Liked by 1 person

      • Ms. Liz says:

        We’ve been in single digits for new cases in each of the last 11 days and yesterday there was only two new cases in NZ. I think there’s a collective feeling of relief, you can almost feel it! But now we’ve gone down to Level 3 the trick is to stay alert and not get complacent – that’ll be tricky.

        Liked by 1 person

  5. I don’t think the Lady’s Slipper needs any ornamentation, but the moth makes a very nice addition. it’s a great shot.

    Liked by 1 person

  6. Very Nice Steve!! Beautiful Image!

    Liked by 1 person

  7. eremophila says:

    I’d say that moth is as drawn to the beauty as we are.

    Liked by 1 person

  8. Beautiful picture.

    Liked by 1 person

  9. shoreacres says:

    You may not have published this before, but I do remember our conversation about the white slant-lined moth after I found the little moth asleep in a rain lily. That was on my first outing after my dental surgery, and I remember quite clearly it also was the day I decided to eliminate the prescription pain-killers.

    I have certain convictions about some of the pronouncements being made about life today and in the future, but I’ll spare you. Suffice it to say, life may be somewhat different in days and weeks to come, but I happen to agree with whoever first said it: the real question isn’t “is there life after death?” but “is there life before death?”

    Liked by 2 people

    • shoreacres says:

      Here’s that post where we had our conversation about your moth.

      Liked by 1 person

      • You have a much better memory than I which has been proven often enough for it to be a truth. The phrase white slant-line didn’t show up in a search on the blog which is why I shared it and I had no recollection of uploading it until you just mentioned it. But…I reprocessed it with newer tools, nothing major, so am glad it prompted that work.
        Btw, did you ever find an ID for the moth on your lily?

        I’d be very happy to hear your thoughts, Linda. I appreciate everyone’s take on not just this current situation but most others as well. I may not be the deepest thinker or writer of my thoughts but I do appreciate those attributes in others. If you do feel like sharing it but not in a public venue sending a message would be nice. I’d enjoy the conversation. Quite often it is easier for me to formulate my thoughts if someone else starts the ball rolling. 🙂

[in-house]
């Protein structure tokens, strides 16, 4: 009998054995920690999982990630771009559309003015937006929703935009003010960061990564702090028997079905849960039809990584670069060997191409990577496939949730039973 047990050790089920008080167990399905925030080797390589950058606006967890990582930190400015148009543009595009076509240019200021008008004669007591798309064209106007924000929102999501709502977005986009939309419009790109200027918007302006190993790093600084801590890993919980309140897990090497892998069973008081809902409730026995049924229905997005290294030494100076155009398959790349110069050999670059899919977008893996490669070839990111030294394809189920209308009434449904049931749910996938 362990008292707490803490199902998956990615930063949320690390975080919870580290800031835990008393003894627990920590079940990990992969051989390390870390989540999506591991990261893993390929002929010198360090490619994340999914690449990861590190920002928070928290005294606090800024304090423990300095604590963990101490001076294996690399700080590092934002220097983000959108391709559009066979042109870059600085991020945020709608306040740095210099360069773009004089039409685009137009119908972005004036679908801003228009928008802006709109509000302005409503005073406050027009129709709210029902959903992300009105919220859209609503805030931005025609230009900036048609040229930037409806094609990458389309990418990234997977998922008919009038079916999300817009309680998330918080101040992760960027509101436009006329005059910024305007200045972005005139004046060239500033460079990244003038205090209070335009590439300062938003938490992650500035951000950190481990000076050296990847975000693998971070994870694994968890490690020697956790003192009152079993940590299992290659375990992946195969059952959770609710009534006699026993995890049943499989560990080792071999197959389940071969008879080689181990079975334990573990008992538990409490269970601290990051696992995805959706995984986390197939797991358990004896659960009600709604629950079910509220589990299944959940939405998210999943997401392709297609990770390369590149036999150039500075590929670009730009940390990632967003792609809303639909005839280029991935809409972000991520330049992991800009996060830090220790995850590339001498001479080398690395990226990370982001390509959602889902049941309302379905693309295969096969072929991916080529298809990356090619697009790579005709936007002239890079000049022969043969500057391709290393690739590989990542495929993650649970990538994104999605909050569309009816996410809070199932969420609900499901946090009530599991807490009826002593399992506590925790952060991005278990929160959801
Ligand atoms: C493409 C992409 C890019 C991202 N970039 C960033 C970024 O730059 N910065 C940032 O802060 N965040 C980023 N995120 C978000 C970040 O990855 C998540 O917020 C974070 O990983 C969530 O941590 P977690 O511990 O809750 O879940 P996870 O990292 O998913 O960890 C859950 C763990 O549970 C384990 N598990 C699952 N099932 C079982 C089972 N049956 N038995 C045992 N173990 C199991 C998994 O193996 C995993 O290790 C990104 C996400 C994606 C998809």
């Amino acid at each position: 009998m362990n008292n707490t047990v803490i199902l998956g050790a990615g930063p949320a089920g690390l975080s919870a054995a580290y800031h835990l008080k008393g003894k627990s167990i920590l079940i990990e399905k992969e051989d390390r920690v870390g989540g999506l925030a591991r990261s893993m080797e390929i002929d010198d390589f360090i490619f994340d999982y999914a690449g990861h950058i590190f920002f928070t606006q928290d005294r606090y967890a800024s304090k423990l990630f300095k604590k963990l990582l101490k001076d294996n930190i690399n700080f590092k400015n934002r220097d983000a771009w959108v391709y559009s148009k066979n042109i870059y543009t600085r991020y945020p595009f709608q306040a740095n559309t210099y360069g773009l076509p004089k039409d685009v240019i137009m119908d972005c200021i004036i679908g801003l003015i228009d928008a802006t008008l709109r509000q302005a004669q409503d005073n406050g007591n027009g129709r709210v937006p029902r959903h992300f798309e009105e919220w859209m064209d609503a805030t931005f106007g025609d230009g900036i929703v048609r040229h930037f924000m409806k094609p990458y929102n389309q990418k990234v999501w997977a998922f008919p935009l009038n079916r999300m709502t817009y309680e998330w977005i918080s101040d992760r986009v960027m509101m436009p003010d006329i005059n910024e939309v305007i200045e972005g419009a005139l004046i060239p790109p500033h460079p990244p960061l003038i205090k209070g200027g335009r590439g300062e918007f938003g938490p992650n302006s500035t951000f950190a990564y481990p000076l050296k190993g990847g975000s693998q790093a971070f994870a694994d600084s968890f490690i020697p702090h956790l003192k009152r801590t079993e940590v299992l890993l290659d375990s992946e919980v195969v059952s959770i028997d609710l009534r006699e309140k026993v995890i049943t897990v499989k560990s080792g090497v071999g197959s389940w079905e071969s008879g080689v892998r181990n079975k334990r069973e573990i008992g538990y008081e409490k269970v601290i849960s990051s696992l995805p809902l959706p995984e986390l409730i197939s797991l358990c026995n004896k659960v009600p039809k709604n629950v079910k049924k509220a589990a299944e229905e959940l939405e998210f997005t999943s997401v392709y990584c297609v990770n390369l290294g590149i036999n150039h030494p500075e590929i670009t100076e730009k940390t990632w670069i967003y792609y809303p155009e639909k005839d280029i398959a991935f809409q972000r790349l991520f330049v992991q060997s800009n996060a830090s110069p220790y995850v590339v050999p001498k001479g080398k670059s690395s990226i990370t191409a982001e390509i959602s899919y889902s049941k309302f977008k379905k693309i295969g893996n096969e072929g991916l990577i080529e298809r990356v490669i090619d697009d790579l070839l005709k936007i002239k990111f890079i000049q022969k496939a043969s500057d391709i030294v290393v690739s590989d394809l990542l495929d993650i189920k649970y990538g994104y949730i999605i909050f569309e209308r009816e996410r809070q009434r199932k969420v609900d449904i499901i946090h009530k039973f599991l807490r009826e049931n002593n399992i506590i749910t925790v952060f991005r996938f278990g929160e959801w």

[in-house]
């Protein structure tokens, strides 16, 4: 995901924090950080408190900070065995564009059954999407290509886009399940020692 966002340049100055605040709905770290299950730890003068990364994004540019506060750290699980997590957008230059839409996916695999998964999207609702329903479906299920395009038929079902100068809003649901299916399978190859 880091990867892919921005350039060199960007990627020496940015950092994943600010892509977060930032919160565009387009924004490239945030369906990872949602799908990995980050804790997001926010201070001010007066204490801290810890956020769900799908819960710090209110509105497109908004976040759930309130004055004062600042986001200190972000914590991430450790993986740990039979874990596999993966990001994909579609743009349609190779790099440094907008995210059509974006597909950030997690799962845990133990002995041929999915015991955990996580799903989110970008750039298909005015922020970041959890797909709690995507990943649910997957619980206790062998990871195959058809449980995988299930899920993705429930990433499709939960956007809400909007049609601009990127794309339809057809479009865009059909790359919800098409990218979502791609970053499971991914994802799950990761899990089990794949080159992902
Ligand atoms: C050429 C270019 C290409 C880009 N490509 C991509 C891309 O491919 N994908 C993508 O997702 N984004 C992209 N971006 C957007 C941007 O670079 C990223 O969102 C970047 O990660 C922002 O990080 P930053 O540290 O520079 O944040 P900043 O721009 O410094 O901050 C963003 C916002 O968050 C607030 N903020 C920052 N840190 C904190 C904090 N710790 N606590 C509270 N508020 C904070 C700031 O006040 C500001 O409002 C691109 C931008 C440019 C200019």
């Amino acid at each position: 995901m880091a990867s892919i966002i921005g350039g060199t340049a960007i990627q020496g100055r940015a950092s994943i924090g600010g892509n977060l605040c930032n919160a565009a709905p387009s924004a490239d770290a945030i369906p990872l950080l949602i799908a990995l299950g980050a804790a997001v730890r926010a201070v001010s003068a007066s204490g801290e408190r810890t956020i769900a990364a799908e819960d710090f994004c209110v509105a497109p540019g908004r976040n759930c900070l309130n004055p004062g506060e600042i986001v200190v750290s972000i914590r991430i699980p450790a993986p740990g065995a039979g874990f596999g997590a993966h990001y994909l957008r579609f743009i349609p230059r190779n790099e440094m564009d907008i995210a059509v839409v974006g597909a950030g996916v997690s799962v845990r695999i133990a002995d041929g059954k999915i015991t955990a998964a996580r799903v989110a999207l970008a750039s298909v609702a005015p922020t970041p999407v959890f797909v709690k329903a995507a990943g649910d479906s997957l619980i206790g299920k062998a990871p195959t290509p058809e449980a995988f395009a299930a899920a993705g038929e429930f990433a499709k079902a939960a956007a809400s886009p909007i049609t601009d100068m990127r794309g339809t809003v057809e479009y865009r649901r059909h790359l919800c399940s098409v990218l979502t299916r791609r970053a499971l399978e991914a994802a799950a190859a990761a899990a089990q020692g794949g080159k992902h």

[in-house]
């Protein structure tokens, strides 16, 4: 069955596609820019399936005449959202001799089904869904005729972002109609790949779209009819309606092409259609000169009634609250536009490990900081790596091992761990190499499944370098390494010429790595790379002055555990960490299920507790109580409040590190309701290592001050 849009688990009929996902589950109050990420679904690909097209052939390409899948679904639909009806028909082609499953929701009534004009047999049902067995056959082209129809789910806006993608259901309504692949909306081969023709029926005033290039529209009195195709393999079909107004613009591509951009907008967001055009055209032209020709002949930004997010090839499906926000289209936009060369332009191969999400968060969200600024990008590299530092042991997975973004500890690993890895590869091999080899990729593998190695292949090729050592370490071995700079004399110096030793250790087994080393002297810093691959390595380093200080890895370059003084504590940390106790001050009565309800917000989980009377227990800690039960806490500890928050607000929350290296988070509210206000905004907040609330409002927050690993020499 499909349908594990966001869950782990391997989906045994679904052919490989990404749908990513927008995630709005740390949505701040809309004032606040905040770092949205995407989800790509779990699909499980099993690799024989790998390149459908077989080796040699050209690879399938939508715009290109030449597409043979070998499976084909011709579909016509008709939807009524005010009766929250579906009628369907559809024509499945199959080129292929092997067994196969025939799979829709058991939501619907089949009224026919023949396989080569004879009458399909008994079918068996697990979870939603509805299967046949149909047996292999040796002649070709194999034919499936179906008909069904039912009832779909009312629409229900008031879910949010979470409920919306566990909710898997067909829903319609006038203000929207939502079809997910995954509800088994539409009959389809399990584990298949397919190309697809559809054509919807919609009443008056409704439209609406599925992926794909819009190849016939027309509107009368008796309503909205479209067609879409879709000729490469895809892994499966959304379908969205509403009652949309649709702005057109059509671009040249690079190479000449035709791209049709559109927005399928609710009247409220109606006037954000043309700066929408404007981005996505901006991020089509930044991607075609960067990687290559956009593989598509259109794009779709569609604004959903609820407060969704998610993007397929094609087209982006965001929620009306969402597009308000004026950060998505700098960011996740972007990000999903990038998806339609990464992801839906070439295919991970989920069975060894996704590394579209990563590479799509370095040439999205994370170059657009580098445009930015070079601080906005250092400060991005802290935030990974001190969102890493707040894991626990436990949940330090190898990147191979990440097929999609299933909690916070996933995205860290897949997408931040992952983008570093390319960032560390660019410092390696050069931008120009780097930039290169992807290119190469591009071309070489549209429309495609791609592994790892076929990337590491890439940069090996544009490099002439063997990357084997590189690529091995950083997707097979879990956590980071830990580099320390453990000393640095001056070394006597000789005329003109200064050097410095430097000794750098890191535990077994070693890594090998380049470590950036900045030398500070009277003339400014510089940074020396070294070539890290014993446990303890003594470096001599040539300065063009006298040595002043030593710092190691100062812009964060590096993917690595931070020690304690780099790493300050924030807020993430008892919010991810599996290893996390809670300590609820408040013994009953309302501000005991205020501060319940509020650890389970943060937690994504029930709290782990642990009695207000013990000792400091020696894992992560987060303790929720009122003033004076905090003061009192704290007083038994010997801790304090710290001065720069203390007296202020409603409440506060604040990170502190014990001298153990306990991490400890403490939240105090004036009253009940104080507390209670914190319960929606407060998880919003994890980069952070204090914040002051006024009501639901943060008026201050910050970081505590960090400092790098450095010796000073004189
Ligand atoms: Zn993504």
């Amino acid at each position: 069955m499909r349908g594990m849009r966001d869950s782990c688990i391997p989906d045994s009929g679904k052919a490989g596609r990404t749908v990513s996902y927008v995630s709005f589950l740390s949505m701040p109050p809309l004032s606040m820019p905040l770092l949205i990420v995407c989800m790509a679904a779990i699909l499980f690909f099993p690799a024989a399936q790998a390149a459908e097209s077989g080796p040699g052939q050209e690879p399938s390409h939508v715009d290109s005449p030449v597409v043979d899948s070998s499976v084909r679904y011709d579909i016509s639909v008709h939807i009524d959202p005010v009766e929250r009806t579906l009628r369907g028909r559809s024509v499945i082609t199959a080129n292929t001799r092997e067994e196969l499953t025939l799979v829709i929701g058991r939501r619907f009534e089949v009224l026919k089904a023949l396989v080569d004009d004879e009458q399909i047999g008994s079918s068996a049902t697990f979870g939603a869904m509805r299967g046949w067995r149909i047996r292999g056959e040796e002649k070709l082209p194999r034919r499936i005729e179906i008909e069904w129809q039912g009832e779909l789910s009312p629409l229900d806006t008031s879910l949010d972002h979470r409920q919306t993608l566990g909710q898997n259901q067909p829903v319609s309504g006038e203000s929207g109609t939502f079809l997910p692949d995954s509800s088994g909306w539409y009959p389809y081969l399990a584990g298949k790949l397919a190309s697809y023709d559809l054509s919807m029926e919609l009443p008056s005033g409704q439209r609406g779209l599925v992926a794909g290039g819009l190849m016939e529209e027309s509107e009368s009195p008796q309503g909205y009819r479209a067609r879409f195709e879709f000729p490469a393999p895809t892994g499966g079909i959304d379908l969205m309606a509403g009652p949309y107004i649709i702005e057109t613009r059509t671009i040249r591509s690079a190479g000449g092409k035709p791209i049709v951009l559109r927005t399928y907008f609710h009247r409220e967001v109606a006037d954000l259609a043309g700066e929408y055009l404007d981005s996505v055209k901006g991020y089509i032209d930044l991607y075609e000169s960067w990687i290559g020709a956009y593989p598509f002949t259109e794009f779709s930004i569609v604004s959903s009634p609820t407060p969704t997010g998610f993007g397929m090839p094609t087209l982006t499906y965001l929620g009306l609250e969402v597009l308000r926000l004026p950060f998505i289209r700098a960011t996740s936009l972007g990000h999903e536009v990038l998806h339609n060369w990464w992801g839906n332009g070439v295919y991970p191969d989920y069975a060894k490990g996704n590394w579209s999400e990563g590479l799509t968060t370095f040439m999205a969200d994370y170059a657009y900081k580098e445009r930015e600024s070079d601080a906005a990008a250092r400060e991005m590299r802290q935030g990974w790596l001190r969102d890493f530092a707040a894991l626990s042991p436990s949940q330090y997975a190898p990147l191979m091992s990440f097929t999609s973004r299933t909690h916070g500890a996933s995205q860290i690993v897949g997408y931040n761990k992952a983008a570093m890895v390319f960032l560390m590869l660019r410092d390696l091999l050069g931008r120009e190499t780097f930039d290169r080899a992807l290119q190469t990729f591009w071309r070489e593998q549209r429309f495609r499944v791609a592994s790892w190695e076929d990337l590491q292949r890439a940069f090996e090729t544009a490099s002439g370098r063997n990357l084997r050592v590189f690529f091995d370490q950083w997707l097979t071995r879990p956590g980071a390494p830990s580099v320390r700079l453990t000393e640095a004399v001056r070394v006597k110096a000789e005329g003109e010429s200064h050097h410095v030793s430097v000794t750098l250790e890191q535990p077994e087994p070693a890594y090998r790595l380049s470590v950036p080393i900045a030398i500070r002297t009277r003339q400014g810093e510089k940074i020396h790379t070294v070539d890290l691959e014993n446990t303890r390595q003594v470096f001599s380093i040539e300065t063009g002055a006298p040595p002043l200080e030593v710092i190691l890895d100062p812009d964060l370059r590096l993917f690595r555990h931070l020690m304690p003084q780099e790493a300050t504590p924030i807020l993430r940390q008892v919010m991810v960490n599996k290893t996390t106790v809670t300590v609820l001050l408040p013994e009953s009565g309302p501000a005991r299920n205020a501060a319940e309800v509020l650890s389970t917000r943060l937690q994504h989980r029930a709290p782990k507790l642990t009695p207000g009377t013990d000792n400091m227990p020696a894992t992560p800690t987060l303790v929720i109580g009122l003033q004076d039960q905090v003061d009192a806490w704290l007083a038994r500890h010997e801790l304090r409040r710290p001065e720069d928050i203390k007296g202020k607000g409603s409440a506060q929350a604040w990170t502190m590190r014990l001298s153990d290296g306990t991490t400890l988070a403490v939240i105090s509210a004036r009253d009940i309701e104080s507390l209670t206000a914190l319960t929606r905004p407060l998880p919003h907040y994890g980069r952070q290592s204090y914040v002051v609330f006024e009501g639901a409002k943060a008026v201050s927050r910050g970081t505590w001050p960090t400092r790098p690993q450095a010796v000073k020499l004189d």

Like

  10. Todd Henson says:

    This really is a lovely image. And it’s always fun to view and ponder on some of the interesting behaviors of different species. I’ve never been a fan of the phrase “the new normal,” and yet, it may very well apply in this case. Only time will tell.

    Liked by 1 person

    • Thanks, Todd. It can be argued that the new normal is a daily occurence. Every moment brings a change of some sort.
      There is always an answer for the behavior in nature’s subjects. As humans we are driven to understand although in nature it is of little consequence other than the survival of the species.I would like to understand these things better but at this point in my life look to the scientific community for the answers as there is just too much to learn having not established the groundwork.

      Like

  11. Eliza Waters says:

    Lovely image! Both flower and moth are exquisite.

    Liked by 1 person

  12. Dave Ply says:

    Lovely lady. I don’t think I’ve ever seen one, even in my Minnesota days.

    Like

  13. Littlesundog says:

    I am a lover of moths and had never seen a white slant-line before. And no wonder, as it’s not found in my neck of the woods. I’ll enjoy your image – what a beauty – the lady’s slipper too!

    Liked by 1 person

  14. bluebrightly says:

    Wow, it’s hard to believe that this is a common occurrence but I’ll take your word for it. The moth is so pristine, what a beauty. I doubt any of the images on the internet are as polished as this one. Yes, it would be nice to jump forward to better times that we hope are ahead, but for me, it would NOT be good to jump ahead in the season. There is so much happening right now, and there has been for over a month. Tomorrow I anticipate going to the state park for the first time in over a month. What will I find???

    Like

    • Yup. When I first found this and posted it I expected shock and awe, not the Rumsfeld kind, from people only to find out that it is common and there were already many internet images. Thanks!
      I am eagerly awaiting the answer to that question, Lynn. 🙂

      Like